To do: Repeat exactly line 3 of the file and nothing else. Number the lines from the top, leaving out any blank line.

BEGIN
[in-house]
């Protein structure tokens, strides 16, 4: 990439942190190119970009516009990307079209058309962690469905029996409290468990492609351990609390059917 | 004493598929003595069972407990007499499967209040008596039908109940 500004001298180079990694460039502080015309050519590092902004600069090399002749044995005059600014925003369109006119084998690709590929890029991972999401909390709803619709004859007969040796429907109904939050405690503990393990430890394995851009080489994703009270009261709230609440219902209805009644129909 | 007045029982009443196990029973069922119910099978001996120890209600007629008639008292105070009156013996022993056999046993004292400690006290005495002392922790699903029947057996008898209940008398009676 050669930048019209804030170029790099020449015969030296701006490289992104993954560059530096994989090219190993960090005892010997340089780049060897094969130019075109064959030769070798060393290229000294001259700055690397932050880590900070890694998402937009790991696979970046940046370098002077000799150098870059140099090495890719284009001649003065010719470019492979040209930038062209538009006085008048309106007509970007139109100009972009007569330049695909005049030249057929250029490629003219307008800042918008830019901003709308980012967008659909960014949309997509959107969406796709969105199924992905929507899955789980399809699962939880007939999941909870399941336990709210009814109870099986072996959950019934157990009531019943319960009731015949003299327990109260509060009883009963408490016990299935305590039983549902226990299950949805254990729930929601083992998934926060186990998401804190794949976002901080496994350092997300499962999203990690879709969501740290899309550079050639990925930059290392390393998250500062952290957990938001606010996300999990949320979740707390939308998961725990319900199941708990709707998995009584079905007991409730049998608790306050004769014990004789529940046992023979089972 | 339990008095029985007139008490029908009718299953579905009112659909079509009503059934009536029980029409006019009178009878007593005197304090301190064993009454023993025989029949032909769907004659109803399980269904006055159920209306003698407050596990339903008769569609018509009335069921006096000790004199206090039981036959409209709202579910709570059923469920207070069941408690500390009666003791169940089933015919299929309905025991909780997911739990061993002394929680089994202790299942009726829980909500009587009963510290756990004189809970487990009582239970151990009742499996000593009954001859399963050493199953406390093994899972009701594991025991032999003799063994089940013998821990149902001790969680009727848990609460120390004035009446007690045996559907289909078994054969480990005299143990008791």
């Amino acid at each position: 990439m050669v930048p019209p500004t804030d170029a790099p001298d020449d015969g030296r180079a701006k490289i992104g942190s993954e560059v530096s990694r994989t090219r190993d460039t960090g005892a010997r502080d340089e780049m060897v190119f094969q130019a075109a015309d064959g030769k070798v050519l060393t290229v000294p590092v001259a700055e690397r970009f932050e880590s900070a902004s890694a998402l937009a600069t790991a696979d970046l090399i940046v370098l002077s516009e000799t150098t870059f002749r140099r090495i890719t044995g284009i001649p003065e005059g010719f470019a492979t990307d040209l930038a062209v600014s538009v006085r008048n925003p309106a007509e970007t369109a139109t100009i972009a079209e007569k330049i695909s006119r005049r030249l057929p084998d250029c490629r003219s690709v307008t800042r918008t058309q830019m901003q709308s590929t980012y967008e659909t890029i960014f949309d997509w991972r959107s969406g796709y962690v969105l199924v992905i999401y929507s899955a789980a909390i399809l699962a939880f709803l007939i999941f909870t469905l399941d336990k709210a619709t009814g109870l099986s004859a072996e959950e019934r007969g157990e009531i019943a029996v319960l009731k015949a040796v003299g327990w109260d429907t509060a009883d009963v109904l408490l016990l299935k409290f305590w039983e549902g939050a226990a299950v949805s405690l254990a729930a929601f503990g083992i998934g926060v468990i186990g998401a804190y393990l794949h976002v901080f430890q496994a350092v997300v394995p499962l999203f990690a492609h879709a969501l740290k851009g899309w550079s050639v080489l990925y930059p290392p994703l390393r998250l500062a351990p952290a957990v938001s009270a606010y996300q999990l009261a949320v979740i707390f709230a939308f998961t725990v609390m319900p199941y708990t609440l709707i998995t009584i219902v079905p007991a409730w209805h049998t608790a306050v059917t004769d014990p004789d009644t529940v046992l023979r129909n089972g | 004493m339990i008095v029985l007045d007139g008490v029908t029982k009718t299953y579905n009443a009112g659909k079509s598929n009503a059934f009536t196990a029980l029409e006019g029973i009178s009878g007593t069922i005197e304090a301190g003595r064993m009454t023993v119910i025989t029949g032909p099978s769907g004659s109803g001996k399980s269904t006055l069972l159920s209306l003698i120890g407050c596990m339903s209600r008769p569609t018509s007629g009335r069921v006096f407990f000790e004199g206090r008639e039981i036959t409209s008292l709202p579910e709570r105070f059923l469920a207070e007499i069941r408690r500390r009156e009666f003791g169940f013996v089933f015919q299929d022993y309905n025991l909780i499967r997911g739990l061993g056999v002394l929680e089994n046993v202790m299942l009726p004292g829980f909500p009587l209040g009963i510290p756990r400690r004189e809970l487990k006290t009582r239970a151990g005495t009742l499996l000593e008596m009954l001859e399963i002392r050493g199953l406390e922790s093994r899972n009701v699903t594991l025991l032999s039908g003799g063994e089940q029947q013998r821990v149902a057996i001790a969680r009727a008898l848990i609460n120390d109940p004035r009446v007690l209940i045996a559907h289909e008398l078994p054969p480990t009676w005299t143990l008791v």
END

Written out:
């Amino acid at each position: 990439m050669v930048p019209p500004t804030d170029a790099p001298d020449d015969g030296r180079a701006k490289i992104g942190s993954e560059v530096s990694r994989t090219r190993d460039t960090g005892a010997r502080d340089e780049m060897v190119f094969q130019a075109a015309d064959g030769k070798v050519l060393t290229v000294p590092v001259a700055e690397r970009f932050e880590s900070a902004s890694a998402l937009a600069t790991a696979d970046l090399i940046v370098l002077s516009e000799t150098t870059f002749r140099r090495i890719t044995g284009i001649p003065e005059g010719f470019a492979t990307d040209l930038a062209v600014s538009v006085r008048n925003p309106a007509e970007t369109a139109t100009i972009a079209e007569k330049i695909s006119r005049r030249l057929p084998d250029c490629r003219s690709v307008t800042r918008t058309q830019m901003q709308s590929t980012y967008e659909t890029i960014f949309d997509w991972r959107s969406g796709y962690v969105l199924v992905i999401y929507s899955a789980a909390i399809l699962a939880f709803l007939i999941f909870t469905l399941d336990k709210a619709t009814g109870l099986s004859a072996e959950e019934r007969g157990e009531i019943a029996v319960l009731k015949a040796v003299g327990w109260d429907t509060a009883d009963v109904l408490l016990l299935k409290f305590w039983e549902g939050a226990a299950v949805s405690l254990a729930a929601f503990g083992i998934g926060v468990i186990g998401a804190y393990l794949h976002v901080f430890q496994a350092v997300v394995p499962l999203f990690a492609h879709a969501l740290k851009g899309w550079s050639v080489l990925y930059p290392p994703l390393r998250l500062a351990p952290a957990v938001s009270a606010y996300q999990l009261a949320v979740i707390f709230a939308f998961t725990v609390m319900p199941y708990t609440l709707i998995t009584i219902v079905p007991a409730w209805h049998t608790a306050v059917t004769d014990p004789d009644t529940v046992l023979r129909n089972g | 004493m339990i008095v029985l007045d007139g008490v029908t029982k009718t299953y579905n009443a009112g659909k079509s598929n009503a059934f009536t196990a029980l029409e006019g029973i009178s009878g007593t069922i005197e304090a301190g003595r064993m009454t023993v119910i025989t029949g032909p099978s769907g004659s109803g001996k399980s269904t006055l069972l159920s209306l003698i120890g407050c596990m339903s209600r008769p569609t018509s007629g009335r069921v006096f407990f000790e004199g206090r008639e039981i036959t409209s008292l709202p579910e709570r105070f059923l469920a207070e007499i069941r408690r500390r009156e009666f003791g169940f013996v089933f015919q299929d022993y309905n025991l909780i499967r997911g739990l061993g056999v002394l929680e089994n046993v202790m299942l009726p004292g829980f909500p009587l209040g009963i510290p756990r400690r004189e809970l487990k006290t009582r239970a151990g005495t009742l499996l000593e008596m009954l001859e399963i002392r050493g199953l406390e922790s093994r899972n009701v699903t594991l025991l032999s039908g003799g063994e089940q029947q013998r821990v149902a057996i001790a969680r009727a008898l848990i609460n120390d109940p004035r009446v007690l209940i045996a559907h289909e008398l078994p054969p480990t009676w005299t143990l008791v």